How to Measure Yarn in WPI (Wraps Per Inch)By Claire Ortega – 18 Comments
Yarn weight is an important factor in choosing the right yarn for crochet projects. But have you noticed that the yarns in the same weight category can have varied thicknesses? Some would deviate from the standard weight categories and describe their yarn as ‘light worsted’ or a ‘heavy dk-weight.’ So they started adding gauge information to the descriptions of weight categories, but people still encountered problems. After all, one person’s gauge is never exact; some work tightly and others loosely. And what about the unlabeled yarns we find at markets and sales? How do we know for sure what yarn weight they are?
We simply wrap the yarn around the pencil (or in my case, marker) a few times, until it reaches about an inch in height. Make sure that the yarn is wound not too tightly nor too loosely; just enough so there are no spaces in between yarn winds. Use a flat surface while measuring the wound yarn with your ruler or tape measure. In this example, the yarn is 11 wpi. Checking the table below, my yarn is a DK weight.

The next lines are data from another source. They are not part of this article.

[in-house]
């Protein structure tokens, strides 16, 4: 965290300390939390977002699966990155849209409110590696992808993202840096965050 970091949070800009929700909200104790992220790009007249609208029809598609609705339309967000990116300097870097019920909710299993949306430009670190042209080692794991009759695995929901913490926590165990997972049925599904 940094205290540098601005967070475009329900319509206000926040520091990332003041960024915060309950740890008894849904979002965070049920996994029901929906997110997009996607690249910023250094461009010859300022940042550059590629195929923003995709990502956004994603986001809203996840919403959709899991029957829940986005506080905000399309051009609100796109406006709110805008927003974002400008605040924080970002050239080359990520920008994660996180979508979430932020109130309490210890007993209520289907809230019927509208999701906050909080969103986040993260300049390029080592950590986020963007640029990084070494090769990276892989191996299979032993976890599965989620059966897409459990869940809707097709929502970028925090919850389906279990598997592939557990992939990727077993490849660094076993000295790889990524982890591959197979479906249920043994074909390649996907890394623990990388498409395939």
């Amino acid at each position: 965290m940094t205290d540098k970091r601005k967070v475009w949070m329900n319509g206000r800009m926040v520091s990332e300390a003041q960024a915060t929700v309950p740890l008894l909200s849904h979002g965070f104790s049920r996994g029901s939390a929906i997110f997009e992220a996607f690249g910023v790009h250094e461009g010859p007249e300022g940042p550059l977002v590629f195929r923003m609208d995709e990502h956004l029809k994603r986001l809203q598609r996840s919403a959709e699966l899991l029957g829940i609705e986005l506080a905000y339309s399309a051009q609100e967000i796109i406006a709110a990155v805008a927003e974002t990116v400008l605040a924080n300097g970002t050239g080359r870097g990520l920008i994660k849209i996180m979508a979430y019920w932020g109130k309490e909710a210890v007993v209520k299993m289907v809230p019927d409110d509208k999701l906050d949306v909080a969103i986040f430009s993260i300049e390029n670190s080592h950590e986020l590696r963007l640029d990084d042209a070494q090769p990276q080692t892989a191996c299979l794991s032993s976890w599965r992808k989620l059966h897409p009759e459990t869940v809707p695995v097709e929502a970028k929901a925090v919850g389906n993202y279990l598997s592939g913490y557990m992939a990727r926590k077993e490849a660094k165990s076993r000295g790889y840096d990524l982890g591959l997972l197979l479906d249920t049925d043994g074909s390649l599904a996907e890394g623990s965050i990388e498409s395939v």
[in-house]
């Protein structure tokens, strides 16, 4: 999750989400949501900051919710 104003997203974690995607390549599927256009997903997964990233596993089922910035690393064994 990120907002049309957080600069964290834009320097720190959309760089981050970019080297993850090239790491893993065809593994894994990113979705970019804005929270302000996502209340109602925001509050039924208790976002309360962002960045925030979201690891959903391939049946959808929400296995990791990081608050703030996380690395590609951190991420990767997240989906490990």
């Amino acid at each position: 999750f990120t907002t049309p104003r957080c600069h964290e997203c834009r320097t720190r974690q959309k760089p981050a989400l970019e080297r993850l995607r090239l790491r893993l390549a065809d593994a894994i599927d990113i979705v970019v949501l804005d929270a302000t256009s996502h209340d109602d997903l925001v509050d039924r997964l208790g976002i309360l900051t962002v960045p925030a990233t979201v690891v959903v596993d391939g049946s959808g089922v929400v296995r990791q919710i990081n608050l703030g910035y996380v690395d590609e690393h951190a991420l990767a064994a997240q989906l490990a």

|Standard Yarn Weight System||Yarn Type (US)||Ply (UK, NZ, AU)||Wraps Per Inch (WPI)|
|0 or Lace||Thread, Cobweb and Lace||1 – 3 ply||18+ wpi|
|1 or Superfine||Fingering||4 ply||14 wpi|
|2 or Fine||Sport||5 ply||12 wpi|
|3 or Light||DK||8 ply||11 wpi|
|4 or Medium||Worsted||10 ply||9 wpi|
|4 or Medium||Aran||10 ply||8 wpi|
|5 or Bulky||Bulky||12 ply||7 wpi|
|6 or Super Bulky||Super Bulky||5-6 wpi|
I hope this helps! If you have questions or comments, just leave it below I’ll get back to you soon.